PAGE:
"Coming out of the '90s, DJs were very focused on mixing, scratching and other technical aspects," Noble said. "We knew we weren't good at that part of it; we also had no interest in that part of it. We were interested in having people dance at good parties with an unpretentious atmosphere. Everybody was just trying to be so cool that it was hard to just have fun dancing. So we were trying to bring the emphasis back to the tracks themselves as opposed to how you mixed the music together."
Ten years later, after several venue changes – from Quarter's to Riverhorse to Red Light to now Mad Planet – and a little bit of focus to their musical selection, The Get Down has transformed into one of the city's most popular parties, cranking out a catchy collection of deep funk and soul cuts.
"The discoveries come a lot slower these days for sure, but the pool of really great black funk/soul/dance music from the '60s, '70s and early '80s is pretty deep," Noble said. "We'll haven't heard a song for five years, and somebody brings it one night, and we'll hear it and it's like, 'Ah, that one's so good; I forgot about that one!'"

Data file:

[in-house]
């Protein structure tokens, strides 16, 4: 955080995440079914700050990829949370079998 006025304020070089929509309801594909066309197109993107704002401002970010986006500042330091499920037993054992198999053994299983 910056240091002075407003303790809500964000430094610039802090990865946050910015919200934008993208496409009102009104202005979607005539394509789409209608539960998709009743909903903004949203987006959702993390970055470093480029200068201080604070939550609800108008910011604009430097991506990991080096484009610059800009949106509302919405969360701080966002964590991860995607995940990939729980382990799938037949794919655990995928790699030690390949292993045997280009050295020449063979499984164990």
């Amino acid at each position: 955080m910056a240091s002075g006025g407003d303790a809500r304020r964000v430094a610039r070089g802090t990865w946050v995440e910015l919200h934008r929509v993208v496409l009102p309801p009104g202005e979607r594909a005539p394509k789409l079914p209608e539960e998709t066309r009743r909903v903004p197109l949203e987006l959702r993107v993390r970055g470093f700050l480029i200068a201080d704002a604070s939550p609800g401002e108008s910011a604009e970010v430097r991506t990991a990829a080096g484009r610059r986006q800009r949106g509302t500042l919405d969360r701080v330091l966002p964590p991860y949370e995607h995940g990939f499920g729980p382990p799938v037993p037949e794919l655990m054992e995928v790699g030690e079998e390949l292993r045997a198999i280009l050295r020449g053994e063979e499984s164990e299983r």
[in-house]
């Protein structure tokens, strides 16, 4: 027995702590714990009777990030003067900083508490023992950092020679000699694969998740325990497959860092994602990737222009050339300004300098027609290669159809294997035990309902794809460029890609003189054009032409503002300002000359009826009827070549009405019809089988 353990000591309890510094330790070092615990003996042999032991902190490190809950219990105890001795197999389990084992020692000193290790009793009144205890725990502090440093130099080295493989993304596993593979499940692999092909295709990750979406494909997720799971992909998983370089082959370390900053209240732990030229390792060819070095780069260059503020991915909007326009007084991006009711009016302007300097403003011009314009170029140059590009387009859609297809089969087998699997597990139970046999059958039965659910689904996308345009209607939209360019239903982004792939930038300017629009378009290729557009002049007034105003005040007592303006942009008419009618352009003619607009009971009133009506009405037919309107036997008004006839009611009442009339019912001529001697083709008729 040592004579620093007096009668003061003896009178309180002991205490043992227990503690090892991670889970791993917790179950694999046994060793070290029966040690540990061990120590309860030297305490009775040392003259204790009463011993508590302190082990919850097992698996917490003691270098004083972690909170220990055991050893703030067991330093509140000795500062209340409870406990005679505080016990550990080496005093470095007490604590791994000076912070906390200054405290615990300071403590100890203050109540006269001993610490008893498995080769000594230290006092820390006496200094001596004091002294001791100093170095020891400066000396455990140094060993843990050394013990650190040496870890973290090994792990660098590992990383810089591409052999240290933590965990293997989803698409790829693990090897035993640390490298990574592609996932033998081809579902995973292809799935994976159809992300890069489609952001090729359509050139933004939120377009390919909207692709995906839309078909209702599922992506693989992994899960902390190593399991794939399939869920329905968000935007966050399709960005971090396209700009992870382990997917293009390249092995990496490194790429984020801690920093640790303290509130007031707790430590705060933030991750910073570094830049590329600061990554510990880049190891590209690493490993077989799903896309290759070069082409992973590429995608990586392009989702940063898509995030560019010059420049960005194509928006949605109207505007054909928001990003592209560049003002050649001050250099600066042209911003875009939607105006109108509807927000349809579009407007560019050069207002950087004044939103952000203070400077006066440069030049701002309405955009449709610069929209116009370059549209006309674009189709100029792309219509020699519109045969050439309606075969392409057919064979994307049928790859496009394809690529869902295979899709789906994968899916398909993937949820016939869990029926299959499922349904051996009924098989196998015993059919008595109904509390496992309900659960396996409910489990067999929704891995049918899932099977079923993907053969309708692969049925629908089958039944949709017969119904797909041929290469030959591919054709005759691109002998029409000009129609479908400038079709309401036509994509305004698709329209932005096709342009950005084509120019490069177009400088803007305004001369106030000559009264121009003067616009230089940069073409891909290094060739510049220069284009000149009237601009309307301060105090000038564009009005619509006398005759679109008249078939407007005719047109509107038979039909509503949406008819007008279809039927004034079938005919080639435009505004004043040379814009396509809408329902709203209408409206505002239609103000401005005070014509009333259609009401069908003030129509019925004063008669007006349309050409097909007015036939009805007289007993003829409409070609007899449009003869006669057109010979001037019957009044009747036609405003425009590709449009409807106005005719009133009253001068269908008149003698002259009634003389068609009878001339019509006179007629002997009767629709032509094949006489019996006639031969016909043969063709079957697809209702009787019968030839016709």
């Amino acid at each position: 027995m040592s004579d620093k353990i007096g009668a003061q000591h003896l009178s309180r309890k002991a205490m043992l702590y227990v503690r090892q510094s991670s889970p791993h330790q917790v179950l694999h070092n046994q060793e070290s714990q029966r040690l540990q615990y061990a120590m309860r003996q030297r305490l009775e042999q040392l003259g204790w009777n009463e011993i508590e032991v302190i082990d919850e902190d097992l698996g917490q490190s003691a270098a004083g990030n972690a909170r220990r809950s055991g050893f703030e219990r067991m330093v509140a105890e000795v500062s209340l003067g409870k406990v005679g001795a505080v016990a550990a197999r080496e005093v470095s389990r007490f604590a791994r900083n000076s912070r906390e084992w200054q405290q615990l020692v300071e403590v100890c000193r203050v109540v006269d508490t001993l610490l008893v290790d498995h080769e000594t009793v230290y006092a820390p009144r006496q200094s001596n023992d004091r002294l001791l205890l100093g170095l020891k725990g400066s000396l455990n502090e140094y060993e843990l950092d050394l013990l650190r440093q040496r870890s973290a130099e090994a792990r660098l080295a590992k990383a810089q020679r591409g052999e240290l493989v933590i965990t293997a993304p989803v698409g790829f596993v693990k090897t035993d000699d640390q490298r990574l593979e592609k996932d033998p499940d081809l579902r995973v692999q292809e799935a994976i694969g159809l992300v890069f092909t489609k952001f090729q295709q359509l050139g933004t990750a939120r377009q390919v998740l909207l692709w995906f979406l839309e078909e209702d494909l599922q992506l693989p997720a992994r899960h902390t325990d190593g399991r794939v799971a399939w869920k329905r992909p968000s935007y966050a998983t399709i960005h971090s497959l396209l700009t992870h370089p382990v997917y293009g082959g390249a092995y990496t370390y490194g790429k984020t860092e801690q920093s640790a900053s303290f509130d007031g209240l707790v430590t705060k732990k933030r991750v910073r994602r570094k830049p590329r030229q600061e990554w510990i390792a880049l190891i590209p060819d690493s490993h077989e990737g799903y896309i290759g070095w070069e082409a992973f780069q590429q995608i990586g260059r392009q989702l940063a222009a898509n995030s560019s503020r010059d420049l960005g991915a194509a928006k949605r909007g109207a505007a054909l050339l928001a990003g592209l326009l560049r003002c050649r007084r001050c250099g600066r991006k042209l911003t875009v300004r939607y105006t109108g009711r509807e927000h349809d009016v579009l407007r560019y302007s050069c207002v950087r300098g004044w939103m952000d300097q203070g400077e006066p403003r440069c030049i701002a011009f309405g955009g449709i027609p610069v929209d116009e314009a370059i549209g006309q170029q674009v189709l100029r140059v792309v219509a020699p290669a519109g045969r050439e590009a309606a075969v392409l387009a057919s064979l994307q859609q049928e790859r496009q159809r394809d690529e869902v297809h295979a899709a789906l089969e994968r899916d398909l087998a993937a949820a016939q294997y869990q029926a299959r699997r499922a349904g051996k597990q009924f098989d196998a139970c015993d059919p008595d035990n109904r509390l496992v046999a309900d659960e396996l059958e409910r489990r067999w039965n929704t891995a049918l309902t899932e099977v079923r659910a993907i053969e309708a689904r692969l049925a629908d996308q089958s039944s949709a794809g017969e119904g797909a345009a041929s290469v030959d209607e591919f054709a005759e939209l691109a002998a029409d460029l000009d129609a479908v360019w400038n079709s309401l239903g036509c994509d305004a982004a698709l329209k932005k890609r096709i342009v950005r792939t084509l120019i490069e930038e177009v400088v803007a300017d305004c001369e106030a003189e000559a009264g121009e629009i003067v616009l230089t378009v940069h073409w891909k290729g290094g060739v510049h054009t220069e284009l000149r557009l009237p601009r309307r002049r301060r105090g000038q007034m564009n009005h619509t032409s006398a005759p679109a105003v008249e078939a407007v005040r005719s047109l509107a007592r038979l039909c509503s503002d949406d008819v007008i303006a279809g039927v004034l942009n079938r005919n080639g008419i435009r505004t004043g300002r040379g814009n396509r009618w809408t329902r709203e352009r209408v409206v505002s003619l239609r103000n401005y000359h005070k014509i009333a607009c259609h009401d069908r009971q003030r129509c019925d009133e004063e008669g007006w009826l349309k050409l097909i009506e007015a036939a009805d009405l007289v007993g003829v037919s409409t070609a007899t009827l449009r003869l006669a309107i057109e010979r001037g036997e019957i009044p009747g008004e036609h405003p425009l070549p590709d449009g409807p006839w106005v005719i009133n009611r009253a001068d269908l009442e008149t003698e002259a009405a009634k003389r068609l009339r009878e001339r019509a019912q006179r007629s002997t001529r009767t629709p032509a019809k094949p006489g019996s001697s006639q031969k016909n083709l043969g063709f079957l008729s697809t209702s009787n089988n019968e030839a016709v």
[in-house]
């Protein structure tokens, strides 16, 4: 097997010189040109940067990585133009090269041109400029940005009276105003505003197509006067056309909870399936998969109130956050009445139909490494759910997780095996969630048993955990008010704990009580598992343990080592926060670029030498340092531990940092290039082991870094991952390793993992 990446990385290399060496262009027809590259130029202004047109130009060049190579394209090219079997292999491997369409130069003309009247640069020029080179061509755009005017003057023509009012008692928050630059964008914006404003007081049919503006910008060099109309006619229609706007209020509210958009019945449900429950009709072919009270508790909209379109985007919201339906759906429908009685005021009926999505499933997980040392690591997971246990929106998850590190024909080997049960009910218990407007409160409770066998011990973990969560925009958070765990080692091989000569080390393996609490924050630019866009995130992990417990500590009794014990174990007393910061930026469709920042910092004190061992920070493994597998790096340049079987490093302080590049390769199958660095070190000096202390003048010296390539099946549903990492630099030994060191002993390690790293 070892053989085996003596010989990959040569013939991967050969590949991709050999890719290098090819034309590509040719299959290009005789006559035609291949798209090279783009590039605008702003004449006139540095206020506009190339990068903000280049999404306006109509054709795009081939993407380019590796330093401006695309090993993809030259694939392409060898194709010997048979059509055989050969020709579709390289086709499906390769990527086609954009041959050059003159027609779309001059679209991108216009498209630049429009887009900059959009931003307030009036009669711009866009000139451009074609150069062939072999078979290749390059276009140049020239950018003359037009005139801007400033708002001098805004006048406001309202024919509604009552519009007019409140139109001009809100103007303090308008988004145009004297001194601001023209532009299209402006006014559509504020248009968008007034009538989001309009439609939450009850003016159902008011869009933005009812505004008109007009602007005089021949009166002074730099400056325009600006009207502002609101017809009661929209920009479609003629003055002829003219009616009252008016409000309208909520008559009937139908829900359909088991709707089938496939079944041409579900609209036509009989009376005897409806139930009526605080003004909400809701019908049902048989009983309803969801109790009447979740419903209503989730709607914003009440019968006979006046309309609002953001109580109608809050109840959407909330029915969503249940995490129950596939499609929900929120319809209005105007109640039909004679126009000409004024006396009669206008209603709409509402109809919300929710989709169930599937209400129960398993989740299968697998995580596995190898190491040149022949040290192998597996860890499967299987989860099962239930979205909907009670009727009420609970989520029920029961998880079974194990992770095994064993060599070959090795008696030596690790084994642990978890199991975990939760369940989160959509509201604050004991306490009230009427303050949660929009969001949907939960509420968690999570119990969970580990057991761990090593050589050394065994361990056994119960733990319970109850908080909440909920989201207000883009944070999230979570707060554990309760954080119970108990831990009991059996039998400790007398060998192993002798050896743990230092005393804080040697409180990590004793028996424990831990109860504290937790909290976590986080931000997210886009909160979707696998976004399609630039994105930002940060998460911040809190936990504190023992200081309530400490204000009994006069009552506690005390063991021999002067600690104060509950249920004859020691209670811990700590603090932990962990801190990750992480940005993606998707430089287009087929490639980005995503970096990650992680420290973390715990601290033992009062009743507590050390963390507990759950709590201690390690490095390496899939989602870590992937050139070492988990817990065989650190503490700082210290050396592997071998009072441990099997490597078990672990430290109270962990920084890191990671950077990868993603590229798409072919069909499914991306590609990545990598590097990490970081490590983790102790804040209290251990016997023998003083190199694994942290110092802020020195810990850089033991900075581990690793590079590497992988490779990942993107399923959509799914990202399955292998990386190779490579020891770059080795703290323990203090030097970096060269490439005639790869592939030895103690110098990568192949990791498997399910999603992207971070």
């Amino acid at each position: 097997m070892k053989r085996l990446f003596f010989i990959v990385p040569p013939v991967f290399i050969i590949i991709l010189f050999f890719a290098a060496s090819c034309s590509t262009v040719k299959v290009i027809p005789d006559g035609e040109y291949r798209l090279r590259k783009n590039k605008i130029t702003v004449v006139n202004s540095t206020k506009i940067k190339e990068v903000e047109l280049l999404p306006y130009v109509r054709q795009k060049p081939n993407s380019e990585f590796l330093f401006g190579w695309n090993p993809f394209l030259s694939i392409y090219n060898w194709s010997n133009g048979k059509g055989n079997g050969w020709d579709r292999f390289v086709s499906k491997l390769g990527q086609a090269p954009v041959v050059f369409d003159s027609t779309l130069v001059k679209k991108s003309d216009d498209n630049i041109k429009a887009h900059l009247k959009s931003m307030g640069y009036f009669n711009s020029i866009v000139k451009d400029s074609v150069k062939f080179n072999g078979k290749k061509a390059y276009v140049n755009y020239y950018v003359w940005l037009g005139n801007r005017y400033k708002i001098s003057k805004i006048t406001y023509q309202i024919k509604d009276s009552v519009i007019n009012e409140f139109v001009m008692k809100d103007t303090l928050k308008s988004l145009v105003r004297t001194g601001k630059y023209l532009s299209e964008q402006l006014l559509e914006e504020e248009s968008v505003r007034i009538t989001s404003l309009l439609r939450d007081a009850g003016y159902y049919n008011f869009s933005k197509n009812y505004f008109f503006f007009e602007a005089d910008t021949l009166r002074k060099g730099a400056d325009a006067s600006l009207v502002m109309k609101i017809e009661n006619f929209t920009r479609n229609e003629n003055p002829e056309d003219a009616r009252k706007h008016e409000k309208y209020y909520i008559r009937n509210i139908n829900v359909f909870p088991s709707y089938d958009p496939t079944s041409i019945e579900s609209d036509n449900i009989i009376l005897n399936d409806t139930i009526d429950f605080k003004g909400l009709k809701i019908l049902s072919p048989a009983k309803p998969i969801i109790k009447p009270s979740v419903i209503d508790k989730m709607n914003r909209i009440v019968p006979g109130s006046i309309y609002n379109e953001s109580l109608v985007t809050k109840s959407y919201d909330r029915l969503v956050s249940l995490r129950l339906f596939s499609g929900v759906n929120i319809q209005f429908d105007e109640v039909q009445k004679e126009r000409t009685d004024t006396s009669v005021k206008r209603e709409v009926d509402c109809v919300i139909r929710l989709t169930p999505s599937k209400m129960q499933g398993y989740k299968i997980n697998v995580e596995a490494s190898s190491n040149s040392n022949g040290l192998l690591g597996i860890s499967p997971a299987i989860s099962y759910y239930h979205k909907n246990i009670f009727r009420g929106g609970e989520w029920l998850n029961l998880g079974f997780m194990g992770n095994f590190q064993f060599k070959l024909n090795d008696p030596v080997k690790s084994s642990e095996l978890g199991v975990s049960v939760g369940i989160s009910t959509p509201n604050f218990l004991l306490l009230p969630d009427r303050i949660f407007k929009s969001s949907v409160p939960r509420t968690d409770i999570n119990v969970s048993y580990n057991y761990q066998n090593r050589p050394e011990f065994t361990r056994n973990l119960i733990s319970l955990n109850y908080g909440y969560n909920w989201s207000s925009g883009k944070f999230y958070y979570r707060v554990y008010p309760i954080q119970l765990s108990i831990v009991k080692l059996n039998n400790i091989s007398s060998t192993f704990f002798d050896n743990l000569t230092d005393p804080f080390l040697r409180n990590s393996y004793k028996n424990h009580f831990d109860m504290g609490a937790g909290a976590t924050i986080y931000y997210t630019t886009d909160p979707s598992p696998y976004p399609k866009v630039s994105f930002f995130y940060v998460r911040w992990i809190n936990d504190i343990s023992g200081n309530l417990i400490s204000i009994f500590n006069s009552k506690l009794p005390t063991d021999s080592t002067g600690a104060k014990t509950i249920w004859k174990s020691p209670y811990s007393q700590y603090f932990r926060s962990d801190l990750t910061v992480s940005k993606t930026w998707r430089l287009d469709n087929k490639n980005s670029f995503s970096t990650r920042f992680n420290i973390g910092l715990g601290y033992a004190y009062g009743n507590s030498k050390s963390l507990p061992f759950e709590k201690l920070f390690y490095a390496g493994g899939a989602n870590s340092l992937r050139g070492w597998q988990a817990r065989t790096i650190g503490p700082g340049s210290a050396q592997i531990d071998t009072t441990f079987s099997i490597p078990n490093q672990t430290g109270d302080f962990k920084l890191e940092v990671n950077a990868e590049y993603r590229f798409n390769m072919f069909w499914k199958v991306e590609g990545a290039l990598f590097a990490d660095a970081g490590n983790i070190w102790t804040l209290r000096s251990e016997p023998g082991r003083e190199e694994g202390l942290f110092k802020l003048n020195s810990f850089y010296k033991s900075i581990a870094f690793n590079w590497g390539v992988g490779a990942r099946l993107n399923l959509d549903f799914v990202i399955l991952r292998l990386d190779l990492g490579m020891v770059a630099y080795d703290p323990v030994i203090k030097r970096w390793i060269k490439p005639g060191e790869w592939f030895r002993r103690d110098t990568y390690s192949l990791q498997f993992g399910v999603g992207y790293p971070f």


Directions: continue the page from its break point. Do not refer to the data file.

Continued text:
Tuesday night, Noble and the rest of The Get Down plan to keep the party going all the way into 2014. But they plan to keep The Get Down going much further than that. Noble said that he personally hopes that their monthly parties turn into "an institution." He'd also like to start expanding its reach, perhaps bringing their funky dance sessions over to Madison, the south side or to the suburbs every couple of months.
"I still love that music," Noble said. "I have very pure motivations for doing the night still to this day. It hasn't become a grind for me. For me, I make the kind of night I want to go to. So it makes sense that I'd want to go to it more."
And Noble and the rest of the Get Down DJs are perfectly fine with handing the spotlight over to the real star of the evening.
"We're a conduit. The main thing is that the music is just really, really great. I would chalk up the success of the nights to the mass appeal that the music has. It's one thing everybody can agree on. You can put something out there right now that a 65-year-old black woman and a 21-year-old white man can both agree on and want to dance to. There's not a million genres of music that you can say that about. And honestly, who can argue that Milwaukee doesn't need more things like that."